On Sharing

June 7, 2013
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I enjoy writing these weekly recaps a lot, but lately I’m struck by how inadequate they feel. Part of it is that I’m not a very flexible writer and certain events don’t translate well. Part of it is that our summers tend to follow familiar rhythms (beach-museum-crustacean, beach-museum-crustacean, etc.) and maybe I’m just tapped out writing about those rhythms. The biggest reason I can identify is that large, interesting sections of our lives are off limits here. I’m not going to talk in much detail about my professional life, though there is much to say. Likewise, some of the more private hopes and fears that Maggie and I share aren’t going to get the 13 Weekends treatment.

While it’s never been easier, technologically speaking, to share these thoughts, this medium isn’t an appropriate place to share them. The internet is good at giving your thoughts a wider audience, at least relative to more traditionally private channels like the phone, postal mail, even email. I’m connected to more people today than I ever would have been if I were 33 in 1983 (we can debate the strength of these connections). The internet is not good at keeping those thoughts contained or private.

In seizing the opportunity to share one’s thoughts with a broader audience, are we over-emphasizing the easy stories and, in the process, distorting our own self-image? After all, life is not always a beach. I worry that the thrill of public sharing closes off avenues for sharing truly personal communications and, by doing so, we’re creating distorted stories about our own lives, stories that are composed largely by what we’re comfortable sharing online. Private and semi-private reflection seems like a rarity to me, something my parents did.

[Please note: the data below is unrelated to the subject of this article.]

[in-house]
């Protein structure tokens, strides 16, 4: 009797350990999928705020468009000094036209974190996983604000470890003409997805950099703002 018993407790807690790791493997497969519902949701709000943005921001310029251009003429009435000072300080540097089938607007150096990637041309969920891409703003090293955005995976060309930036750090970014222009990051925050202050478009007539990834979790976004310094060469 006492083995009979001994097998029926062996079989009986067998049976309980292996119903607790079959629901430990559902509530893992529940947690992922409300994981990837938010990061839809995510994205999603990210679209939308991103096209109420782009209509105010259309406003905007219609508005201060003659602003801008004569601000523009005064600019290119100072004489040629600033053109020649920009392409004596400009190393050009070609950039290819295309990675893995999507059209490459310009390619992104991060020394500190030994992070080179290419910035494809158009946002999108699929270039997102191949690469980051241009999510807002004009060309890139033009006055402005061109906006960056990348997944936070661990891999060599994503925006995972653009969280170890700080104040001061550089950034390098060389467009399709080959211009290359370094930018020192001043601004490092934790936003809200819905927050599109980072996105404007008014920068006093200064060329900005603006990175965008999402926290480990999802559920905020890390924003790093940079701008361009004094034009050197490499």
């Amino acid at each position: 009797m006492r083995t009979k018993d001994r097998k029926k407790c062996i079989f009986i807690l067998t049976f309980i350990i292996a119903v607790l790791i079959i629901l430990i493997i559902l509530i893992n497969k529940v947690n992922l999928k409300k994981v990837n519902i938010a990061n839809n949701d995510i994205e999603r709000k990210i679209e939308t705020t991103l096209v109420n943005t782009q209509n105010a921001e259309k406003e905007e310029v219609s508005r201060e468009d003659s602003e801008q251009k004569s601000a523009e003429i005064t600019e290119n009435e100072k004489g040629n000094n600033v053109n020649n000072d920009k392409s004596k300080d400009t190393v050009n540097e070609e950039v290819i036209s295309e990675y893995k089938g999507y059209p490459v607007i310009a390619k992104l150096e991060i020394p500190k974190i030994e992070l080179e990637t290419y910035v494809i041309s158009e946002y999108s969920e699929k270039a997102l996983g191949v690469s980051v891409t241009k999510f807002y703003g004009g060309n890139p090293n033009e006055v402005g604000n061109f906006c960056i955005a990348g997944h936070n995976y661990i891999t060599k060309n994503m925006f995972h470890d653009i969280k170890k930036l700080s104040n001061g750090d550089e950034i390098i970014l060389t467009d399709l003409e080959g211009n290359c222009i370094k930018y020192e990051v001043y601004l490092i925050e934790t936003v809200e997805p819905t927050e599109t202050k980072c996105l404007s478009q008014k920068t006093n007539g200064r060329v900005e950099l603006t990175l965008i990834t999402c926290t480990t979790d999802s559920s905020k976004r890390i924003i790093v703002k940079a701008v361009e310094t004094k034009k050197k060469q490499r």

Lots of people rush to point fingers at the technology: the internet is too transparent, it’s set up only to broadcast, Twitter makes us dumb. Maybe so. But this feels like misplaced blame to me, like yelling "look at what you did!" at the DVD player after a night spent binging on episodes of Homeland. The problem isn’t that the technology has changed, it’s that we’ve decided we really like what the new technology offers and haven’t done a good job of balancing our diets. As memoirists, we’ve chosen broader, less personal audiences over intimate ones. We like the Likes and, as a result, what we write isn’t as all-encompassing—isn’t as true—as it might be.

I liken it to the kind of foods I ate growing up. It was heavily processed, cheap, convenient, and fast, at the expense of nutritional value. It tasted good. It just wasn’t that good for me. Our information diets have likewise skewed toward services that are cheap, convenient, and fast. At what expense?

I need to make an effort to regain some balance. I never wrote many letters but I used to write longer emails to small groups of people. I want to get back to a place like that, a place where myself and others can connect more profoundly with smaller audiences.